Last week, the website Complex.com compiled a list of the 50 greatest football trick plays of all time. While we felt obligated to applaud a noble idea, we were also a bit miffed both by their definition of a trick play -- desperation laterals with no time on the clock don't really strike us as "trick" plays -- and the fact that the list only used six prep sports trick plays. Not to spoil the entire list for you, but our first reaction was, "Where is the Driscoll Middle School play?" If that isn't a glaring omission, we don't know what a great trick play really is.
Prep sport imbalance not withstanding, we respected the six they chose, and figured we'd be remiss if we didn't highlight them here with a bit more back story behind each one.
• No. 49: This play from a "Termite league" football game always makes some watchers' stomachs turn, mostly because of the involvement of the coach on the sideline, calling for the ball to be exchanged. Hey, if you're going to run a perfect "wrong ball" trick play, you've got to hurt some feelings. The better question might be whether it's worth hurting the feelings of kids playing in a "Termite league" game to run a brilliant trick play. You decide. Admittedly, the "Watch him Cooper!" call is one of the great sideline exclamations of all-time ...
• No. 35: The Mountain View (Ariz.) Toros took advantage of a defensive back looking for a screen on this fantastic trick play, where quarterback Brad Heap used a rarely seen bounce pass to get the ball to receiver Baeu Stapley, who sent a pass of his own downfield to a wide-open D.J. Geroux. The touchdown was just one of a handful of impressive scores in a 36-0 Mountain View win, but its hard not to wonder how it could be ranked so low in a list of 50. No. 35? Really? A bounce pass-receiver TD toss is only the 35th best trick play of all time? We're skeptical.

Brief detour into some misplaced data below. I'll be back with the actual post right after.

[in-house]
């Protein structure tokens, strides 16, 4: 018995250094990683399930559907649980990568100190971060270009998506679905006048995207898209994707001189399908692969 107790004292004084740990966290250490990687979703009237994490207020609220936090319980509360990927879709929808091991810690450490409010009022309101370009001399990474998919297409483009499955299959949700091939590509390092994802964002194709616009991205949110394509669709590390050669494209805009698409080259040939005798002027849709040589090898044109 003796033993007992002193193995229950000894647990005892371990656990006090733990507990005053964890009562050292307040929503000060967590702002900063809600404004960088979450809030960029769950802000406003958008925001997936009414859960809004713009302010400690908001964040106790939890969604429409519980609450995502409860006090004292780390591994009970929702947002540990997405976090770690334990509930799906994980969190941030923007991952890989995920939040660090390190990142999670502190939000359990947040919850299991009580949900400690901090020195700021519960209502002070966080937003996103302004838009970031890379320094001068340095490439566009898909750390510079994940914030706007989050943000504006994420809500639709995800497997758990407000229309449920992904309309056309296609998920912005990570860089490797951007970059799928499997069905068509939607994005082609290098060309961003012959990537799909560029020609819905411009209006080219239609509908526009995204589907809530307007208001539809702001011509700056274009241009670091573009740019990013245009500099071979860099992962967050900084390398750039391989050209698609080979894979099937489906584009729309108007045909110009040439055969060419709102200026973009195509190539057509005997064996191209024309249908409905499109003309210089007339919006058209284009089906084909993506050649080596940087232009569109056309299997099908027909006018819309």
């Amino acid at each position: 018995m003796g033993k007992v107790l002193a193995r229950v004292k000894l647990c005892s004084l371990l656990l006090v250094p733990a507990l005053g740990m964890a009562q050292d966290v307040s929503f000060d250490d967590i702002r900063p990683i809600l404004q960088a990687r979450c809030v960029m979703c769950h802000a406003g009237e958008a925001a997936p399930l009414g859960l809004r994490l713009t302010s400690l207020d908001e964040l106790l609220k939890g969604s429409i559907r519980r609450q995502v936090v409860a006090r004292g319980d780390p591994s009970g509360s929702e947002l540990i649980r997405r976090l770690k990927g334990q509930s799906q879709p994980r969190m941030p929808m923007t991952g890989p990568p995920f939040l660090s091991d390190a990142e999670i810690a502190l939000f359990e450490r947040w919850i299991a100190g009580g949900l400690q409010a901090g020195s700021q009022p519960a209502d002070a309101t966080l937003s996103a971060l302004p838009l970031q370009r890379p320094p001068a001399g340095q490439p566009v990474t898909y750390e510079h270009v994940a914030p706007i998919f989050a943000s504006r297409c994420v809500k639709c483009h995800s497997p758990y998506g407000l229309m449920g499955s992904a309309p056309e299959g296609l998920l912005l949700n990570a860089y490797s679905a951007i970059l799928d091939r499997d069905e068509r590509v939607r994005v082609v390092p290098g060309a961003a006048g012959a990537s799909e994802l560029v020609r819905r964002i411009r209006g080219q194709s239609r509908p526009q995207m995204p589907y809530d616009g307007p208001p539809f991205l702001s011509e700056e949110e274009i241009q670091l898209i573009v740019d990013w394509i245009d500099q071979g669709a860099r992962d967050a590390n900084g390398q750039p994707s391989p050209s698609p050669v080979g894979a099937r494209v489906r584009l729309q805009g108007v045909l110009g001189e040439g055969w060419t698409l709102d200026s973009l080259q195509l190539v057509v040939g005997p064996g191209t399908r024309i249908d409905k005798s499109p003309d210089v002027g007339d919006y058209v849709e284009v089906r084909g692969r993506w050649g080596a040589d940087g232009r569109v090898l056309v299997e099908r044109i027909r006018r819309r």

• No. 25: The 2007 Kanawha City (W.Va.) Colts of the Kanawha Midget League pulled this crazy direct snap play out of their bag on a fourth-and-3 in their own territory. In fairness, we're not quite sure why the defense didn't sniff things out a little better. There wasn't really a swing to that gate, it just started to the left and stayed that way.
• No. 16: To give Complex some credit, it nailed the most special part of the Irving (Texas) High JV team's fake punts: How did opponents not see it coming? Granted, it takes a heck of a gutsy long snapper, but it's almost as if no JV opponents watched any of the Tigers' previous games on tape at all. Unbelievable.
• No. 9: In 1997, plenty of the NFL trick plays on the Complex list were just a glint in some dorky coach's eye, but Flinthills (Kan.) High coach Brian Spencer had already cooked up this hidden ball trick with quarterback Daniel Scribner. On the play against fellow eight-man team Elk River, Scribner had a loud chat with center Tylan Hall, concluding that the game ball shouldn't be used in the game. Then, when he walked to the sideline to exchange it with another, he turned and sprinted upfield. Yes, it's remarkably similar to the "Termite league" play back at No. 49, but it does need to be noted that both Scribner and his defenders were a lot faster ... and the stakes were a bit higher, too.
• No. 5: Central (La.) High's famous behind-the-back two-point conversion from quarterback Will Briscoe against Zachary (La.) High last fall deserves to be on the list, but we're not sure it's No. 5. Big bonus points for execution, for sure, but No. 5?